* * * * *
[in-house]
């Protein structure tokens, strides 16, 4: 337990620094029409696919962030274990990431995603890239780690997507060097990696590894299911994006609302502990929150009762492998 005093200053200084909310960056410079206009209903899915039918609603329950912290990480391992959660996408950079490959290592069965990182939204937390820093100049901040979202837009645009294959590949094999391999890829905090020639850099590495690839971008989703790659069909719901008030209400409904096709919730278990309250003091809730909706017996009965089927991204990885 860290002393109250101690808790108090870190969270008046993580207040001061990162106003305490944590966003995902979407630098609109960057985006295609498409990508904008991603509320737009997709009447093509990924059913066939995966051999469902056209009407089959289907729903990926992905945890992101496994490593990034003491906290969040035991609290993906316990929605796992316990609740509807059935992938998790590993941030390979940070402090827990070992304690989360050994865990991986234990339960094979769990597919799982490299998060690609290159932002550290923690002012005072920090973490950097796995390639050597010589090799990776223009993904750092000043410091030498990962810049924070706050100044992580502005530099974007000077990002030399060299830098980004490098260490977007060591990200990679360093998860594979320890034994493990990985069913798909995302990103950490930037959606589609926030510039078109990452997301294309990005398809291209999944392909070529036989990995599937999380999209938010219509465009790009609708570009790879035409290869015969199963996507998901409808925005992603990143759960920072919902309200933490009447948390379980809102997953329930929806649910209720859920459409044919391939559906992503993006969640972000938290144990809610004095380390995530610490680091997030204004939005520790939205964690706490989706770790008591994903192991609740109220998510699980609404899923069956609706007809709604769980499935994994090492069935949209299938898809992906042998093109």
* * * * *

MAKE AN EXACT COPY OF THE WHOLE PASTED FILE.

[in-house]
């Protein structure tokens, strides 16, 4: 337990620094029409696919962030274990990431995603890239780690997507060097990696590894299911994006609302502990929150009762492998 005093200053200084909310960056410079206009209903899915039918609603329950912290990480391992959660996408950079490959290592069965990182939204937390820093100049901040979202837009645009294959590949094999391999890829905090020639850099590495690839971008989703790659069909719901008030209400409904096709919730278990309250003091809730909706017996009965089927991204990885 860290002393109250101690808790108090870190969270008046993580207040001061990162106003305490944590966003995902979407630098609109960057985006295609498409990508904008991603509320737009997709009447093509990924059913066939995966051999469902056209009407089959289907729903990926992905945890992101496994490593990034003491906290969040035991609290993906316990929605796992316990609740509807059935992938998790590993941030390979940070402090827990070992304690989360050994865990991986234990339960094979769990597919799982490299998060690609290159932002550290923690002012005072920090973490950097796995390639050597010589090799990776223009993904750092000043410091030498990962810049924070706050100044992580502005530099974007000077990002030399060299830098980004490098260490977007060591990200990679360093998860594979320890034994493990990985069913798909995302990103950490930037959606589609926030510039078109990452997301294309990005398809291209999944392909070529036989990995599937999380999209938010219509465009790009609708570009790879035409290869015969199963996507998901409808925005992603990143759960920072919902309200933490009447948390379980809102997953329930929806649910209720859920459409044919391939559906992503993006969640972000938290144990809610004095380390995530610490680091997030204004939005520790939205964690706490989706770790008591994903192991609740109220998510699980609404899923069956609706007809709604769980499935994994090492069935949209299938898809992906042998093109």